Beavers could return to Cairngorms in efforts to boost numbers

Beavers could return to the Cairngorms as part of efforts to boost their population.

The animals died out in Scotland around 400 years ago but were reintroduced in 2009.

The Cairngorms National Park Authority (CNPA) is now set to speak to the public about a number of possible release sites.

As part of the plans some beavers already living in and around the Tay could be trapped and moved to the upper area of the River Spey.

Beavers are considered ‘nature’s engineers’ with an incredible ability to restore the landscape, help combat climate change and boost biodiversity.

Potential release sites are at Rothiemurchus, Wildland Cairngorms and RSPB Scotland Insh Marshes.

Dr Sarah Henshall, head of conservation at the Cairngorms National Park Authority said: ‘Working with land managers, we aim to release beaver families in three locations in the Upper Spey catchment.

‘In collaboration with land managers and communities we then plan further releases within the catchment over the next few years to ensure there are enough for a viable population. Our beavers will be coming from the Tay Catchment and will be trapped under licence by The Beaver Trust.

‘They will go through health checks in a zoo – and if we get the go ahead from NatureScot – they will then be transported to their release sites in the Cairngorms National Park soon after.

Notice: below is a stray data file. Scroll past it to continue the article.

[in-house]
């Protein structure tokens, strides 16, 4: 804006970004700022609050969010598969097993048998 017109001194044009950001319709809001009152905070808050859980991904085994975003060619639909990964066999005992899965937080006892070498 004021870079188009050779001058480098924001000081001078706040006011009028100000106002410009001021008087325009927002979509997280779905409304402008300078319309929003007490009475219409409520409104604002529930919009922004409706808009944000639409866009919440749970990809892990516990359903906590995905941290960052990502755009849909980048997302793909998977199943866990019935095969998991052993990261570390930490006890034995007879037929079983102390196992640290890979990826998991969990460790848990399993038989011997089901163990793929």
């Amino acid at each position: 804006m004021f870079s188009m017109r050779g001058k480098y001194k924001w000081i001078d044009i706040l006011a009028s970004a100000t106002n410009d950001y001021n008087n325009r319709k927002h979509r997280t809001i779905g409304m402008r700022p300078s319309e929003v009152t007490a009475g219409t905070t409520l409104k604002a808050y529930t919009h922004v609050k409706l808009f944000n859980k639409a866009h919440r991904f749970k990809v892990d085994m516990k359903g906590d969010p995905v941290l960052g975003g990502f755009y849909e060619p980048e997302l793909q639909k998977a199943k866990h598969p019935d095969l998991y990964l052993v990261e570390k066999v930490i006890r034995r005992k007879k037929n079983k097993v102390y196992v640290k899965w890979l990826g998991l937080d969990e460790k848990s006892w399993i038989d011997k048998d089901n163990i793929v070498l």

‘We need to apply for a licence from NatureScot as beavers are a European Protected Species.’

She said the project would have to show there were enough landowners willing provide locations for beavers, and a management plan was in place.

Rothiemurchus estate and RSPB Scotland supported the project.

Wildland Limited is also set to host a family of beavers.

Thomas MacDonell, director of conservation for Wildland Limited said: ‘Our habitat restoration work over the last 20 years has resulted in one of our sites being considered suitable as a beaver release site, this is a welcome recognition of our contribution to a healthier environment.

‘We are looking forward to welcoming beavers to the Spey catchment as it is expected that they will bring many positive outcomes.

‘Others may be less sure, perhaps they are concerned about potential negative outcomes for them, this is why this engagement process is extremely helpful.

‘At Wildland Cairngorms we support both the relocation and the engagement.’

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